Sainsbury PLC is the second leading superstore chain in the United Kingdom. Rivalry and competition in the retailing and merchandising industry have caused the company to face several challenges, whereas, Tesco PLC is the first largest retailing and merchandising company in the United Kingdom and the second-largest retailing company in the world after Wal-Mart. Tesco PLC has sustained its leading market position in the UK retailing industry since 1995. Tesco PLC has even remained effective to sustain its market position during an economical crisis. This report analyzes the financial performance and positioning of Sainsbury PLC and Tesco PLC in 2013 by using important financial indicators. The main focus of the report is to evaluate the profitability and solvency of these retail companies. In addition, the report identifies and analyzes different information required by users of financial information.
Sainsbury PLC is the parent company of Sainsbury’s store chains. It is among the leading retailing companies in the United Kingdom. It is the fastest-growing chain of stores in the Victorian era. In 1995, Tesco PLC took the leading position in the UK retail industry leaving behind Sainsbury PLC and other companies. In 2003, Sainsbury’s lost its market position to Asda, which excelled on better service strategy and location of its stores. In 2014, improved financial performance backed by strong strategies of Sainsbury PLC allowed the company to regain its position over Asda and yet again became the second largest retailing company in the UK. The improvement in Sainsbury’s operational strategies and performance suggest it can become a major competitor to threaten Tesco PLC in times to come.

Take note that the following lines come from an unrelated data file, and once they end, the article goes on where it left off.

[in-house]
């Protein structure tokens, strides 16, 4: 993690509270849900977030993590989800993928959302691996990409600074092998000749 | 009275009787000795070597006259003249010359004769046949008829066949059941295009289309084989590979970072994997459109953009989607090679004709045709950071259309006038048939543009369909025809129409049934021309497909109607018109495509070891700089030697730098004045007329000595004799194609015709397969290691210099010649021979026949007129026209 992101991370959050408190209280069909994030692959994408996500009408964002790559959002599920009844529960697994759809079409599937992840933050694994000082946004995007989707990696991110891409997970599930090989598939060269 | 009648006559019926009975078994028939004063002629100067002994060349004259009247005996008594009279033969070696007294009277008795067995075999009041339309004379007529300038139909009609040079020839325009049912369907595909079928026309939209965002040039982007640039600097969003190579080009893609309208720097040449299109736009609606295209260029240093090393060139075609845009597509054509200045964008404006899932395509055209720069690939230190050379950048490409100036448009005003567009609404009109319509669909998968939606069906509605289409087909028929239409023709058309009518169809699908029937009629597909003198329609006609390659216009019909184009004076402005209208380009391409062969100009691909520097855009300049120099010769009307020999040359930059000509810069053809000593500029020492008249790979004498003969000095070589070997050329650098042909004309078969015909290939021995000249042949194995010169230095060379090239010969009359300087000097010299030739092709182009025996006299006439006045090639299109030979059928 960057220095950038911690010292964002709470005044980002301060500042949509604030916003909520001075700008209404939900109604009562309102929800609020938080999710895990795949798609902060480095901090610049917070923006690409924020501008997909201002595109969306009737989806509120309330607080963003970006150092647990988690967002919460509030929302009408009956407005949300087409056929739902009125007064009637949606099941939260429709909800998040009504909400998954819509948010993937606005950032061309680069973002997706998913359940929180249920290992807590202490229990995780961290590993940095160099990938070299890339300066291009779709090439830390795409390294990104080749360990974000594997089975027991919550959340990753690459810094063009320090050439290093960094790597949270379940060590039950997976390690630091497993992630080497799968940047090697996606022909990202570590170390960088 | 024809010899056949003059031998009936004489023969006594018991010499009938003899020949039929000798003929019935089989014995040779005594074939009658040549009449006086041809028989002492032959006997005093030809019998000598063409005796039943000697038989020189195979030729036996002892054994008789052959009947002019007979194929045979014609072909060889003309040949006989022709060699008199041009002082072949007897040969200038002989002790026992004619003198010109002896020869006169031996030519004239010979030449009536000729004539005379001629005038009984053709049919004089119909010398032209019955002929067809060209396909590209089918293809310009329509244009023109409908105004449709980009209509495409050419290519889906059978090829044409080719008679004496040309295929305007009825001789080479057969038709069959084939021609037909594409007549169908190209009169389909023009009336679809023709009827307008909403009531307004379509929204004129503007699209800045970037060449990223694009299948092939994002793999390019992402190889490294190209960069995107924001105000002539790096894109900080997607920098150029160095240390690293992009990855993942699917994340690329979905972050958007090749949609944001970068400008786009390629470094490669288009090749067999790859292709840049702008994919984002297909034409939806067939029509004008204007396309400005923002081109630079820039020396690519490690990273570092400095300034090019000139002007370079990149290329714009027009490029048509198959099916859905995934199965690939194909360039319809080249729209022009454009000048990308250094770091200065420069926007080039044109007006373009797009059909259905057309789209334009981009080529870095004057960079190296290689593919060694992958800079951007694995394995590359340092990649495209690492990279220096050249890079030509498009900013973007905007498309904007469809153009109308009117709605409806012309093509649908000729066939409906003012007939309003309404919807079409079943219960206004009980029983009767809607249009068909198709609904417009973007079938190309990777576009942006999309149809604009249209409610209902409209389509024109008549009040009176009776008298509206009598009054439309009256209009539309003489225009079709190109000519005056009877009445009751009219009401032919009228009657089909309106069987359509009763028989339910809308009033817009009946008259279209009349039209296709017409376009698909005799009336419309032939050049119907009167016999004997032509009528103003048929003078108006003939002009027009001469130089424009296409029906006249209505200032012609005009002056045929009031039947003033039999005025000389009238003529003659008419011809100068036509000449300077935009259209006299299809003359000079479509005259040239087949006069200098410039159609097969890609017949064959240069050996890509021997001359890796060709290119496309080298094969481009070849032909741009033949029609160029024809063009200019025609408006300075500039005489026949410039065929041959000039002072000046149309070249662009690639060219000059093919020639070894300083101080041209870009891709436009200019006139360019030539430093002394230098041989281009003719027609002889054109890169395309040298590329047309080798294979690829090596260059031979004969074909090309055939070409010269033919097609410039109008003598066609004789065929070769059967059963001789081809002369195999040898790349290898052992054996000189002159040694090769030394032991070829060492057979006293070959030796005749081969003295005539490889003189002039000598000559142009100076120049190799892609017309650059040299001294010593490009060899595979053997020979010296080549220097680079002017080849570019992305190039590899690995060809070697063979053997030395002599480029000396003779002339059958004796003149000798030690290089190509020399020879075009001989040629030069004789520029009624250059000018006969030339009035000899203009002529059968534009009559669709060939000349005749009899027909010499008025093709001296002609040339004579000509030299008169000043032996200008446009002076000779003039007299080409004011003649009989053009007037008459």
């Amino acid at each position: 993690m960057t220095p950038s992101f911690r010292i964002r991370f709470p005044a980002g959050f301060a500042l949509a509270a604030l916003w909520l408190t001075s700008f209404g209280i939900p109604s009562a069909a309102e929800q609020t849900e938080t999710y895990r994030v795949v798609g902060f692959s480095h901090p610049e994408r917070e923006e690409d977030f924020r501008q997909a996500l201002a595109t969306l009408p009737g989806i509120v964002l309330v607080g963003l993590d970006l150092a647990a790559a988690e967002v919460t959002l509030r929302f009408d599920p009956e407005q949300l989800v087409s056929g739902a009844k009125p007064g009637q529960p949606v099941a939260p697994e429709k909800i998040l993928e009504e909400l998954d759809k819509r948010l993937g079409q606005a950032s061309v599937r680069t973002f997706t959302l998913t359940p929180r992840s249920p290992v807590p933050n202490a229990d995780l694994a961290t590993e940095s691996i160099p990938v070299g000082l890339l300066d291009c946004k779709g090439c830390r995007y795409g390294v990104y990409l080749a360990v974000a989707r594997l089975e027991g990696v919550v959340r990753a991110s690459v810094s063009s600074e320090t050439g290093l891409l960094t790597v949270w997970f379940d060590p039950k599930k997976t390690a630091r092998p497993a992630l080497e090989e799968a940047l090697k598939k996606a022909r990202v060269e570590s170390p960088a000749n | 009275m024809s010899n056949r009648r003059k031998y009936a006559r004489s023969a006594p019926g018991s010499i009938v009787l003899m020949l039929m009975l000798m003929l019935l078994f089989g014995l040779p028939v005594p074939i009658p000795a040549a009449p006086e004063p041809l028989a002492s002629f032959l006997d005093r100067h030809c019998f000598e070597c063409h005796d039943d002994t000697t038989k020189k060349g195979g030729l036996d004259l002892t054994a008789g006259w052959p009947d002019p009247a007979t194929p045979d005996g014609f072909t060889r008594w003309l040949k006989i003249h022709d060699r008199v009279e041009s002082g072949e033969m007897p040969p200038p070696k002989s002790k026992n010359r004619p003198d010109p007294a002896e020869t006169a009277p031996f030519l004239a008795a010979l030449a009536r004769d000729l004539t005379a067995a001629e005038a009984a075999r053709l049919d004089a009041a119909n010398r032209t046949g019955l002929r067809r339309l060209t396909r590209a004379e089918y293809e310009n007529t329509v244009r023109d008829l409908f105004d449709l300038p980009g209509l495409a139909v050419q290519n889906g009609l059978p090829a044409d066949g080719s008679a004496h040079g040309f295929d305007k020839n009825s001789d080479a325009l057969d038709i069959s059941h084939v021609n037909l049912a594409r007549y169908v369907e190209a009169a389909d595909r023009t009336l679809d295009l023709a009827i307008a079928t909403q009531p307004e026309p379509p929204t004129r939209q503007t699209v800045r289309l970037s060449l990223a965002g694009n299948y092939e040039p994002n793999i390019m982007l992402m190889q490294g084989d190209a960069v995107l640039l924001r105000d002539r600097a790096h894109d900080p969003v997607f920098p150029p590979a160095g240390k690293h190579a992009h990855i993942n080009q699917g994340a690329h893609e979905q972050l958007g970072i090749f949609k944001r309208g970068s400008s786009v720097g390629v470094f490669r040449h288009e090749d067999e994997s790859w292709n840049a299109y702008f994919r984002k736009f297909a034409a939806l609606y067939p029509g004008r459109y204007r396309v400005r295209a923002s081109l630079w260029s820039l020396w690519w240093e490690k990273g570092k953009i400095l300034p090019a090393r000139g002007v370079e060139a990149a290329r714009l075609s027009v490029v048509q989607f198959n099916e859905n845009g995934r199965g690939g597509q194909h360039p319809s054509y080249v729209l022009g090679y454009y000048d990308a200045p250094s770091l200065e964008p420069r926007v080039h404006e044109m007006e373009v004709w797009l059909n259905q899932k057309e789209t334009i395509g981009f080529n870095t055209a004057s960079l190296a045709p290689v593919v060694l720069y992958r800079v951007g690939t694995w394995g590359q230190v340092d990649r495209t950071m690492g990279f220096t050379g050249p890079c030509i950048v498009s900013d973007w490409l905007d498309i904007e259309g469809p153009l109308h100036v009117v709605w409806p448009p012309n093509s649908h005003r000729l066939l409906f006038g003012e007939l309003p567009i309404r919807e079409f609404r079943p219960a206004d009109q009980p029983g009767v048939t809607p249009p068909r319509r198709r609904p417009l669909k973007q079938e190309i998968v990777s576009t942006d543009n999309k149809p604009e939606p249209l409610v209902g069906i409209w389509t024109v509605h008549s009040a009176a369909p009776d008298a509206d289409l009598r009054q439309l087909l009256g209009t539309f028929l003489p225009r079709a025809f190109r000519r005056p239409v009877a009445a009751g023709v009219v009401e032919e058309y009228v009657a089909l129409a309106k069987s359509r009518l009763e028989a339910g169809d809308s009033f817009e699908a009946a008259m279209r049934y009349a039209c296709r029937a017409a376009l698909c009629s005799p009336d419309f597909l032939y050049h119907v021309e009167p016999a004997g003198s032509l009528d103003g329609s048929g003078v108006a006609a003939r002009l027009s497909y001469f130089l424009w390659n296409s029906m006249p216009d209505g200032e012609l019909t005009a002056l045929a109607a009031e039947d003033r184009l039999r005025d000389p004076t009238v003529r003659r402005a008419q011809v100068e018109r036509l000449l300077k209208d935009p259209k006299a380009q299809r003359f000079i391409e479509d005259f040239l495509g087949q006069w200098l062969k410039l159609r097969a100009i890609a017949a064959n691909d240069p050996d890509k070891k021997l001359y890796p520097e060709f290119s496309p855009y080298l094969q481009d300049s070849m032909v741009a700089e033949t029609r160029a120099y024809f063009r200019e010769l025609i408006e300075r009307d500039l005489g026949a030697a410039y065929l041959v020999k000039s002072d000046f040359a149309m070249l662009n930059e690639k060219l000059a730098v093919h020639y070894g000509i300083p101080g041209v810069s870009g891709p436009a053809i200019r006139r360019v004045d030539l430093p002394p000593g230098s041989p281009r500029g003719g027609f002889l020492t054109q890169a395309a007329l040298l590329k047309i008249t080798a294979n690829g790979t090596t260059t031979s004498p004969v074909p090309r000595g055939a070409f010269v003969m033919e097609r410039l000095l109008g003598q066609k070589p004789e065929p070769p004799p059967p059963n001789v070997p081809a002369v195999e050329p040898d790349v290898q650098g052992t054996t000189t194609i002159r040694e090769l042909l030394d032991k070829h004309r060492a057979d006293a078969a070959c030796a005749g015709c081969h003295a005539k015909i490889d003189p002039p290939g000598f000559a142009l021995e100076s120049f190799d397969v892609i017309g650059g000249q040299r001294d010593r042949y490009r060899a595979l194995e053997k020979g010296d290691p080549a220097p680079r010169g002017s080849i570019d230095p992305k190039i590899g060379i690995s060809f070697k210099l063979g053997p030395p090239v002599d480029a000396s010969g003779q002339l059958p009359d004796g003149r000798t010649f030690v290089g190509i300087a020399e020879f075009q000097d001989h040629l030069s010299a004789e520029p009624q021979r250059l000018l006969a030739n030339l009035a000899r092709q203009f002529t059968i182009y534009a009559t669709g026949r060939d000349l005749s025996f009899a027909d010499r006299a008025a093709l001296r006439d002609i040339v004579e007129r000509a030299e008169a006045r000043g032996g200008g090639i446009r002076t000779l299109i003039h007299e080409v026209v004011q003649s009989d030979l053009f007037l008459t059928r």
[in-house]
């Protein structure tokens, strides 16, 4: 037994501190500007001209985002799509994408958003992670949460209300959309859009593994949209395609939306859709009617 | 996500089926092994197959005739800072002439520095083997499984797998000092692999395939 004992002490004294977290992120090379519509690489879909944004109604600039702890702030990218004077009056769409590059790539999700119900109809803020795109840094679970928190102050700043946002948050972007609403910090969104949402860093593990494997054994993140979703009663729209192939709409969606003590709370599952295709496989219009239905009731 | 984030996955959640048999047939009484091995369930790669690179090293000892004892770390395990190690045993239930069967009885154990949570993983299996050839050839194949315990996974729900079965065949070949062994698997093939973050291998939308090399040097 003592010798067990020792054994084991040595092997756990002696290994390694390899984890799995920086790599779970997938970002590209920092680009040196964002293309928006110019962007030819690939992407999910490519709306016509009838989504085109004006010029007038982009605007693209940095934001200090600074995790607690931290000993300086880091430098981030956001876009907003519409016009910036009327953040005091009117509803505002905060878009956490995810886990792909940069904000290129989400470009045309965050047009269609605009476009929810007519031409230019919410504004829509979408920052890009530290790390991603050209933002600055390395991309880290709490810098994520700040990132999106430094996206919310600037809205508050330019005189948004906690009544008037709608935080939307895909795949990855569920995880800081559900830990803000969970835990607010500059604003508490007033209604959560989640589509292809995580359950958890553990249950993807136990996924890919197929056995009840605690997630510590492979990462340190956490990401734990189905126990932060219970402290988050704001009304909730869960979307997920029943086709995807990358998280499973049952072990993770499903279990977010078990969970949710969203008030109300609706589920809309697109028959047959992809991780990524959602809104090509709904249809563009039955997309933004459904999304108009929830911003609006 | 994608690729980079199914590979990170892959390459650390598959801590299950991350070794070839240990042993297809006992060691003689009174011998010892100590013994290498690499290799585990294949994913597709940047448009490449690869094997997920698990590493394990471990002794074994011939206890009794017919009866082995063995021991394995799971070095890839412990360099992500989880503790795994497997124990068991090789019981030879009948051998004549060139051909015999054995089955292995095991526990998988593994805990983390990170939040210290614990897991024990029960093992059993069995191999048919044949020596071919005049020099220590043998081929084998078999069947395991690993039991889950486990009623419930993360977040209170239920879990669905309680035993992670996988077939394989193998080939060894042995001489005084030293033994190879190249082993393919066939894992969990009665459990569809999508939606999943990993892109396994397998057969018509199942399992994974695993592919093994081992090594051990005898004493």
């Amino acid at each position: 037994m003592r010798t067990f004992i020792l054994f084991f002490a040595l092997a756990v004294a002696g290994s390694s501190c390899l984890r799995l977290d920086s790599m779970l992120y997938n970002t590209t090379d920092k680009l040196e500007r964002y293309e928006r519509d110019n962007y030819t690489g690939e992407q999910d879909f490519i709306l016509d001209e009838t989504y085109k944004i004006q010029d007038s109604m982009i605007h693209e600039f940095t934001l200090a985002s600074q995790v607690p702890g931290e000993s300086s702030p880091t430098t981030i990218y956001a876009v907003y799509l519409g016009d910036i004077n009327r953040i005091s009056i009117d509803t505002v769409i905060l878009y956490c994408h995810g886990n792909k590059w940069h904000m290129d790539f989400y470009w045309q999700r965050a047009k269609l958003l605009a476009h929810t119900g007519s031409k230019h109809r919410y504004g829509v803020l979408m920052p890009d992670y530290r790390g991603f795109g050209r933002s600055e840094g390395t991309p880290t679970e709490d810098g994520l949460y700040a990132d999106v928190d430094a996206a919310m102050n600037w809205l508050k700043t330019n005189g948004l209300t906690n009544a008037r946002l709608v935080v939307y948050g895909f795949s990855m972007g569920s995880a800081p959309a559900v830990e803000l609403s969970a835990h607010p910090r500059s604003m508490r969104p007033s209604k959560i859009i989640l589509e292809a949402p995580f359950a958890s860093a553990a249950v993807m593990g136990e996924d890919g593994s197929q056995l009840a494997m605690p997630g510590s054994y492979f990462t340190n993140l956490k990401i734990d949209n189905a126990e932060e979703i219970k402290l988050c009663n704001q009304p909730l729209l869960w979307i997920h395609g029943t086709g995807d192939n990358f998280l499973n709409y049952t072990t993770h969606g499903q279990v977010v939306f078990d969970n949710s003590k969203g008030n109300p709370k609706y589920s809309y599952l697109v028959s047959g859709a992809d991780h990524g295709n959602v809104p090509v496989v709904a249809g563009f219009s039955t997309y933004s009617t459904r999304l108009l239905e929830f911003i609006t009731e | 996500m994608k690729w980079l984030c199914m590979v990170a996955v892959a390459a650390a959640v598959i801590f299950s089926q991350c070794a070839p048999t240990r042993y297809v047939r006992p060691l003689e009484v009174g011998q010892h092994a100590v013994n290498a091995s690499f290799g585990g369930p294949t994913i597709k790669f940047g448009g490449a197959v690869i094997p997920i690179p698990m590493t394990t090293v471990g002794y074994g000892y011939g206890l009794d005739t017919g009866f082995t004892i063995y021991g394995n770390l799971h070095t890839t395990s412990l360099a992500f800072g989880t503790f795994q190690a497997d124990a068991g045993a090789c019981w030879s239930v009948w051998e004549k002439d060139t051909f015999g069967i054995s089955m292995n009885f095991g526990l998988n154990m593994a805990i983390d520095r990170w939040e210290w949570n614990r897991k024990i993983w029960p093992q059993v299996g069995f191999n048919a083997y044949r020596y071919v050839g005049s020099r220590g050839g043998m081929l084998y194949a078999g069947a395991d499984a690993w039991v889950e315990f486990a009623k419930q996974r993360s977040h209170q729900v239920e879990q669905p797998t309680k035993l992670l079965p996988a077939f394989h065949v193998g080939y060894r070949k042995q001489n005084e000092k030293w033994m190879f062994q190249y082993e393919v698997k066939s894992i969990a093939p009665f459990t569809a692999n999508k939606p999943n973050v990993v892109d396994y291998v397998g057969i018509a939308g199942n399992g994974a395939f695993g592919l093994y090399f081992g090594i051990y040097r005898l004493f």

Sainsbury PLC Financial Review